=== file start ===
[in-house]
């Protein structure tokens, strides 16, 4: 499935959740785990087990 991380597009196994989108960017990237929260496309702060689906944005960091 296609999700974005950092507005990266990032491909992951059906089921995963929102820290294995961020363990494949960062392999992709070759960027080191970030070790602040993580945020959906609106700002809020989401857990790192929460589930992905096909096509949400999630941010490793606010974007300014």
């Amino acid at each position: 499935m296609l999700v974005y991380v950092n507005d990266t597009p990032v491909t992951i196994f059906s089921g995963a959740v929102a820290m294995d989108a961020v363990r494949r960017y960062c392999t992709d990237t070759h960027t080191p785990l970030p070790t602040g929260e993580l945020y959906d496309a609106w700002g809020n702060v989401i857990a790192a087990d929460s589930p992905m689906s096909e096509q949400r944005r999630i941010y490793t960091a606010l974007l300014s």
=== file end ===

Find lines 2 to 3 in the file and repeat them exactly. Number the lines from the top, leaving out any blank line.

């Protein structure tokens, strides 16, 4: 499935959740785990087990 991380597009196994989108960017990237929260496309702060689906944005960091 296609999700974005950092507005990266990032491909992951059906089921995963929102820290294995961020363990494949960062392999992709070759960027080191970030070790602040993580945020959906609106700002809020989401857990790192929460589930992905096909096509949400999630941010490793606010974007300014």
């Amino acid at each position: 499935m296609l999700v974005y991380v950092n507005d990266t597009p990032v491909t992951i196994f059906s089921g995963a959740v929102a820290m294995d989108a961020v363990r494949r960017y960062c392999t992709d990237t070759h960027t080191p785990l970030p070790t602040g929260e993580l945020y959906d496309a609106w700002g809020n702060v989401i857990a790192a087990d929460s589930p992905m689906s096909e096509q949400r944005r999630i941010y490793t960091a606010l974007l300014s």